Bubba Made a New Blog.
arrogant, elitist, pedantic, self-important, petty, socially awkward, booksmart and life dumb
You forgot ugly and bad in the sack.
Then add snarky
I think you mean "belief," not "believe."
If that's pedantic, then so be it.
I want to thank everyone who hopped right to it comments and in email this morning and corrected my typo.
WHAT IS WRONG WITH YOU FAB? YOU HAD ONE JOB!!!!!!
I THINK you meant "hopped right to it IN comments." Very sloppy.
that when we take our glasses off and let our hair down we are sexy as all hell..
So true. I am mostly bald, but it is still true.
Everything you heard about proffies and tweed is true.
We overthink things and can't make a decision.I don't actually know if this is true. Sure, we to think a lot - that's our jobs, after all - so it seems reasonable that we might go too far. But what is "thinking too far?" Considering all possible outcomes, no matter how unlikely? That seems more like practicing good self-preservation to me. Given our culture's current anti-establishment/anti-intellectual zeitgeist, it makes sense that if you want to knock a professor down a peg, you could insult what they do best.On the other hand, there is something to be said for using your time efficiently. Is it worth thinking twenty moves ahead in a game when the conditions are going to change after each move and you don't have all possible information to make an informed choice? I'd say not. Plus, there's the natural human tendency to show off what we think we can do. Body builders life weights on Venice Beach. Professors go on and on trying to make the most logical decisions. Maybe overthinking might happen, now that I've thought about it a lot. How likely this happens is hard to say, especially without more data.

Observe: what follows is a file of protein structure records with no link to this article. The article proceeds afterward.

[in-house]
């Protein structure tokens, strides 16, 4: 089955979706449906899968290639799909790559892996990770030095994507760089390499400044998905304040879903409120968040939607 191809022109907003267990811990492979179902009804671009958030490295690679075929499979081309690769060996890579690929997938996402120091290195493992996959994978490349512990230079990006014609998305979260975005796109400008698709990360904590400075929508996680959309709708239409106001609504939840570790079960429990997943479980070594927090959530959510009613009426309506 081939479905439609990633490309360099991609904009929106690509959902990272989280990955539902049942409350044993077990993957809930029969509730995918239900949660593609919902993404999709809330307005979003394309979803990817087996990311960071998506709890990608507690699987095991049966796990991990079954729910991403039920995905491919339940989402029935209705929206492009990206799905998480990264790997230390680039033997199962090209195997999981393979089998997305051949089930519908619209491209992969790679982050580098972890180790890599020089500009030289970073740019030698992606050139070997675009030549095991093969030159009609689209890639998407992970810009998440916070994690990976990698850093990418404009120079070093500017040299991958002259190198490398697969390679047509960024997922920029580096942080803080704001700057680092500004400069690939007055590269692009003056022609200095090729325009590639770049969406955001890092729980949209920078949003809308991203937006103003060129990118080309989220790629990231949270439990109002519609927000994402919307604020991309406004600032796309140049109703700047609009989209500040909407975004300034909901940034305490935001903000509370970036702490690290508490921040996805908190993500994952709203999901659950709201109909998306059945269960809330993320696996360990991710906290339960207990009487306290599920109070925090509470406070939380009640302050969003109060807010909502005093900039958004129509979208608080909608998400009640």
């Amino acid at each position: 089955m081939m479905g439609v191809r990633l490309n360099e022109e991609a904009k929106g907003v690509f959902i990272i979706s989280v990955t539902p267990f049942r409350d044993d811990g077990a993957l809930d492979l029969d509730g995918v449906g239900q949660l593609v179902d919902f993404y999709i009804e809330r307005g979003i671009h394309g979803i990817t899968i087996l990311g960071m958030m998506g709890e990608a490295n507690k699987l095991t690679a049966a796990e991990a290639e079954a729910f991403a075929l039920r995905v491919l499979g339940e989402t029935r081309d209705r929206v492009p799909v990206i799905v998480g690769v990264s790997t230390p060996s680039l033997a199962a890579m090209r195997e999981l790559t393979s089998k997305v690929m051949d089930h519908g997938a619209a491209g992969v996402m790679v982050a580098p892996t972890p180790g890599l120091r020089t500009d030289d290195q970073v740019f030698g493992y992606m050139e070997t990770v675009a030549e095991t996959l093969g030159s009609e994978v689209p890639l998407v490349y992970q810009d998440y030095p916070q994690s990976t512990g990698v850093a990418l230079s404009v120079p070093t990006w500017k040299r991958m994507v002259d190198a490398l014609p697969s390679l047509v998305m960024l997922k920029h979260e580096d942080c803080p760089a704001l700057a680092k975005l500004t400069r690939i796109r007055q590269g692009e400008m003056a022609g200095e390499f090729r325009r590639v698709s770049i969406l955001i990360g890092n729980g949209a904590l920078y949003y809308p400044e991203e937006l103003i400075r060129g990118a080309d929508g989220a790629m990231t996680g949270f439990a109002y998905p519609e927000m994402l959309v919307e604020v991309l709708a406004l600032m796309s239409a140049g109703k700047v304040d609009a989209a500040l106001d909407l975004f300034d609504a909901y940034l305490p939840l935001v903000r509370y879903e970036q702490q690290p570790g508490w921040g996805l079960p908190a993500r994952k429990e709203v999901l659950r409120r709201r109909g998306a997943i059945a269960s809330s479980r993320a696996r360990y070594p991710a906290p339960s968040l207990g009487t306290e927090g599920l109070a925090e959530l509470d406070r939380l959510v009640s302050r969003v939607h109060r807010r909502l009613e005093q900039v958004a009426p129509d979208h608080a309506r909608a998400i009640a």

A good friend of mine once said, "I'm a academic. It's my JOB to overthink things." It's a liberating idea to simply say that overthinking isn't a bad thing. The worst that can happen is that you wasted some brain CPU cycles.
That's a good line. My wife and I routinely over-analyze our purchases. That's fine except we have spent so much time comparing prices and features of appliances that we missed the holiday sale. Then we had to analyze everything again. I always figured I could get a job as a contingency planner if being a professor didn't pan out. The army would pay a good wage to think of all the ways something could go wrong. Being an overthinking, cynical pessimist can pay off.
Ben, you're a legend for a reason.